Sweet dress.
Carrie said…
Good job on teaching your boy how to be a little man! =) That's very sweet. He looks very into it also, which is great to see!

Hope you have a wonderful weekend with him!
Jerralea said…
How awesome you are teaching CJ about how to treat a lady! Wish all moms did that!

Sounds like you all had a wonderful day!
Marice said…
thats nice sis! you are teaching the right thing at his young age :)

have a happy weekend!
u may view mine here
Lisa notes... said…
Glad you and Ceejay had a great Valentine’s. He will always be true to you. I like the “no Mommyish law to eat vegetables.” Lots of laughter—always a favorite!
Anya said…
Lovely ROMANTIC post
and Wow!! you received beautiful roses from your big boy :-)

Have a wonderful weekend :-)
Kareltje =^.^=
Anya :-)
Jewel said…
Sounds like it was wonderful!
Brenda said…
Sounds like you had a wonderful Valentines Day. Its always fun to find a dress in the back of your closet that you have forgotten about.
Willow said…
How wise you are to start now teaching CJ how to treat women well. And you'll benefit, too!

Great Fave Five!
ellen b. said…
Looks and sounds like you all had an enjoyable time. It sounds like you are teaching your son well...
Chris said…
he looks so sweet here1!! :D happy mommy moments!
Kero said…
aaaw. you sure are teaching how to be a real gentleman. great work, Momi!

Popular posts from this blog

Thirteen 13-word Quotes

1. I may be wrong , but I have never found deserting friends conciliates enemies.
Margot Asquith
, British Political Hostess (1864-1945)
2. Man's love is of man's life a thing apart; Girls aren't like that
Kingsley Amis, English novelist and poet (1922-1995) "A Book Idyll"
~ see possible origin, also a 13-word quote: Man's love is of man's life a thing apart, 'Tis woman's whole existence
Lord Byron (1788-1824)
3. An autobiography is an obituary in serial form with the last instalment missing. Quentin Crisp, English writer The Naked Civil Servant (1968)
4. Happy the hare at morning for she cannot read the hunter's waking thoughts. W.H. Auden, English poet (1907-73) Dog Beneath the Skin
5. Kissenger brought peace to Vietnam the same way Napoleon brought peace to Europe. (by losing)
Joseph Heller, American novelist (1923- )
6. Guns aren't lawful; Nooses give; Gas smells awful; You might as well live.
Dorothy Parker, American critic and humorist (1893…

Sense and Sensibility: 200th anniversary

In 1811 Thomas Egerton of Whitehall, London published Sense and Sensibility. Quick math shows it has been two centuries since Jane Austen became a full-fledged author.

Quite an anniversary, indeed. A celebration, I declare.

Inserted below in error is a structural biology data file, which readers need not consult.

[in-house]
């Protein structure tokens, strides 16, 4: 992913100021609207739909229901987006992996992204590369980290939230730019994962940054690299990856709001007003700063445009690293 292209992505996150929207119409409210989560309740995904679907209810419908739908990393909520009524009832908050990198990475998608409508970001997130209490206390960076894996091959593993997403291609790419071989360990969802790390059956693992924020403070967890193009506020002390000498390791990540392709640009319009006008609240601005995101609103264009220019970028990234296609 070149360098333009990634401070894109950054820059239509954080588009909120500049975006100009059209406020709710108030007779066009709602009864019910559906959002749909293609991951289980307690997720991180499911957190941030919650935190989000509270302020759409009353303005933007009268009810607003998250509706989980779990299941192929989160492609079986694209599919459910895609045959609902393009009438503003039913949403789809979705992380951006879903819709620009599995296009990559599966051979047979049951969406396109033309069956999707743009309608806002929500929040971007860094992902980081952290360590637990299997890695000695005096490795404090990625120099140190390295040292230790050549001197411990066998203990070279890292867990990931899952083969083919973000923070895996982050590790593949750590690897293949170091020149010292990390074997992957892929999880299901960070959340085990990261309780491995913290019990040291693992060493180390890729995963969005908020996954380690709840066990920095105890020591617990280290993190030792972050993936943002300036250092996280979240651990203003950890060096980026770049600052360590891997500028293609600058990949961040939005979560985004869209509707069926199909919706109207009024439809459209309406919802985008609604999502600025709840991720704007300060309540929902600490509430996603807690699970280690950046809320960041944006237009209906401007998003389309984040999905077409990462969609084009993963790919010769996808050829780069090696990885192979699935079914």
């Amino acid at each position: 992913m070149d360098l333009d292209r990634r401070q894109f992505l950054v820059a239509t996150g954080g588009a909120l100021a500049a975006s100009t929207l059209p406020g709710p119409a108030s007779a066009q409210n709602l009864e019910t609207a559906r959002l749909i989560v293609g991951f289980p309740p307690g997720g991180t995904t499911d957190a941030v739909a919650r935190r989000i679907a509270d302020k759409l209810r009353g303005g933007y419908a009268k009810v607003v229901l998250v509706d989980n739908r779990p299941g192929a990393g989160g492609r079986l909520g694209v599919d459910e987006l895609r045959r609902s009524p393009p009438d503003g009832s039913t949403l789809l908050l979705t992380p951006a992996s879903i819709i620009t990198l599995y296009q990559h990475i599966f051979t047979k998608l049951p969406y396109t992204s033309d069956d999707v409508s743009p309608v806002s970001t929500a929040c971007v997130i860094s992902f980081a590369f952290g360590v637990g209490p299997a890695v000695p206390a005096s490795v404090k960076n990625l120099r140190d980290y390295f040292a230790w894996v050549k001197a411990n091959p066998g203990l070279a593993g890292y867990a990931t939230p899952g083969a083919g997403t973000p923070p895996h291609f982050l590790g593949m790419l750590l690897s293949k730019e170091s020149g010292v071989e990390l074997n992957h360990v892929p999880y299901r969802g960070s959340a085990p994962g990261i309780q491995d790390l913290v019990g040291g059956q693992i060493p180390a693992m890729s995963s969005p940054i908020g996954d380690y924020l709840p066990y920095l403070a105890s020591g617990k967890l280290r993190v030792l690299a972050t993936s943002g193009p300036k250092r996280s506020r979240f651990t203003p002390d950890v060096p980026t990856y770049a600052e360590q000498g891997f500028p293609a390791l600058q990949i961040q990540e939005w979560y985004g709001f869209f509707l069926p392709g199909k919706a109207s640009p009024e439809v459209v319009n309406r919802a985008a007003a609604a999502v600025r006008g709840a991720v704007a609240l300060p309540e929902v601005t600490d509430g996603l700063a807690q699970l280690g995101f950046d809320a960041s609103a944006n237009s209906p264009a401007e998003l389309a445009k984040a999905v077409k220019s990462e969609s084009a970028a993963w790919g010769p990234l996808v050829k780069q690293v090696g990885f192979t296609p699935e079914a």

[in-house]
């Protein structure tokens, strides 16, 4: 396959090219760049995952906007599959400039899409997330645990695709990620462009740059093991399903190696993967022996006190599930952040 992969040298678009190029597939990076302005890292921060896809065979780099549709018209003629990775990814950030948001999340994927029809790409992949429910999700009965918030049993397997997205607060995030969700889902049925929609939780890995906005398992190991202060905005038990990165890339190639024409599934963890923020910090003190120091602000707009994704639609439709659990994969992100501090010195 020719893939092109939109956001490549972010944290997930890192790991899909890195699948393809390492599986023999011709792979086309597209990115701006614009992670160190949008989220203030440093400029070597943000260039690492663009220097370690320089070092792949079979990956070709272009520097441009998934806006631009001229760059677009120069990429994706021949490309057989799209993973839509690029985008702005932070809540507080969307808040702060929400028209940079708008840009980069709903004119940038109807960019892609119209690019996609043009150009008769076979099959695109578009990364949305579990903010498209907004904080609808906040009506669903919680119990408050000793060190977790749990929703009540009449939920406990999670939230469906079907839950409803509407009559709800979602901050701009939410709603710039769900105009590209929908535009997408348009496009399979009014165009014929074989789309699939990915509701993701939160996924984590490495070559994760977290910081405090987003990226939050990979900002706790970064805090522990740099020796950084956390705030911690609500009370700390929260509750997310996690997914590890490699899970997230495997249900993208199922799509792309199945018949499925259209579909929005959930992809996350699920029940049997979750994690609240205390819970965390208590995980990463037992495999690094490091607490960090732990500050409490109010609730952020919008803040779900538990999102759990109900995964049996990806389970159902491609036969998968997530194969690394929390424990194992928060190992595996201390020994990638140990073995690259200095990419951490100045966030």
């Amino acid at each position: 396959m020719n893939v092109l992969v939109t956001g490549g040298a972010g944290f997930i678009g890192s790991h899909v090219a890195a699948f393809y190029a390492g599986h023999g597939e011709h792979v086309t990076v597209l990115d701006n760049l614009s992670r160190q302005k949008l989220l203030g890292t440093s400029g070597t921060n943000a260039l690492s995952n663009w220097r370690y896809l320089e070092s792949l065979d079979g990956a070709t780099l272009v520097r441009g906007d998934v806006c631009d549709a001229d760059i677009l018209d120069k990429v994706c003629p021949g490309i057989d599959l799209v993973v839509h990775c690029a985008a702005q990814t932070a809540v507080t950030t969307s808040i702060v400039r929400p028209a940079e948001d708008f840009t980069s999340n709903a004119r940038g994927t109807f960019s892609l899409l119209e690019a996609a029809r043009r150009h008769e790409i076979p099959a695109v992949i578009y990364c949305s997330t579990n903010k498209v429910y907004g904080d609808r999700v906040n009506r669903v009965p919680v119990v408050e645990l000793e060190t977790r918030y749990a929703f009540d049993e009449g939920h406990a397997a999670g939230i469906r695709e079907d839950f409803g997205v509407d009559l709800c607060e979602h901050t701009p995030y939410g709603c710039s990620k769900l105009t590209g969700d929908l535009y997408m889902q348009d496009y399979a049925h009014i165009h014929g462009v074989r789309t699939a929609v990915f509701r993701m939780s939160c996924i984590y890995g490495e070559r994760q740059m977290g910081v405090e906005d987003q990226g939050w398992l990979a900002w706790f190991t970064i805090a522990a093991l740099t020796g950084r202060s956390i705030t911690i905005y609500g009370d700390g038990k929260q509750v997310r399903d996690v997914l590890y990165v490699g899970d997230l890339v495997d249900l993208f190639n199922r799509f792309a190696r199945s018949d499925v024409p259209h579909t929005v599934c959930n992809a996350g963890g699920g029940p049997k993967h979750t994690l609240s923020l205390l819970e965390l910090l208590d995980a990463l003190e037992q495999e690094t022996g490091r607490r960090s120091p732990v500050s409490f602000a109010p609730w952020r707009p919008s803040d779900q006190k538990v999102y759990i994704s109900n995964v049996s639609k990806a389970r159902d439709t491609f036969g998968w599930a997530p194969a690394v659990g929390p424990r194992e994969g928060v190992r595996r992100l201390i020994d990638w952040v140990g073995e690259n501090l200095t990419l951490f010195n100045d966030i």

Blogs regarding the publication anniversary of this romance novel picture Jane Austen's engagements whilst making the final touches of her manuscript from Sloane Street. In letters to her sister Cassandra, Jane gave accounts of her shopping for muslin, the party that their brother Henry and SIL Eliza gave; mentioned several acquaintances, and referred to her book as S and S.

As a fan I wonder which between sense and sensibility did JA deem more important since she portrayed both attributes equally well. I'm obliged to enthuse over my S & S reading experience. Alas, I only managed fourteen chapters before getting sidetracked by another novel, the very first that JA wrote. I will resume and complete my affair with the celebrant before 2011 ends.

This post i…


The Rumford is a much more efficient way to heat a room than earlier fireplaces....(Wikipedia on Benjamin Thompson, Count Rumford, designer of tall, shallow fireplaces which are now known as the Rumford, was an Anglo-American physicist known for his investigations of heat)Living in the tropics, I have been in close proximity with only three fireplaces in my life. There was an unused one in the home of my college professor in the Philippines. The other one from which I could feel the heat and see the fire dancing was in a hotel lobby in the Yorkshire Moors. Picture taking was quick. Two old ladies were having tea by it, but that was my first ever real fireplace experience, and I loved it. The latest I have touched is the one in Jane Austen's imaginary Northanger Abbey.
The fireplace, where she had expected the ample width and ponderous carvings of former times, was contracted to a Rumford, with slabs of plain though handsome marbles, and ornament over it of the prettiest English ch…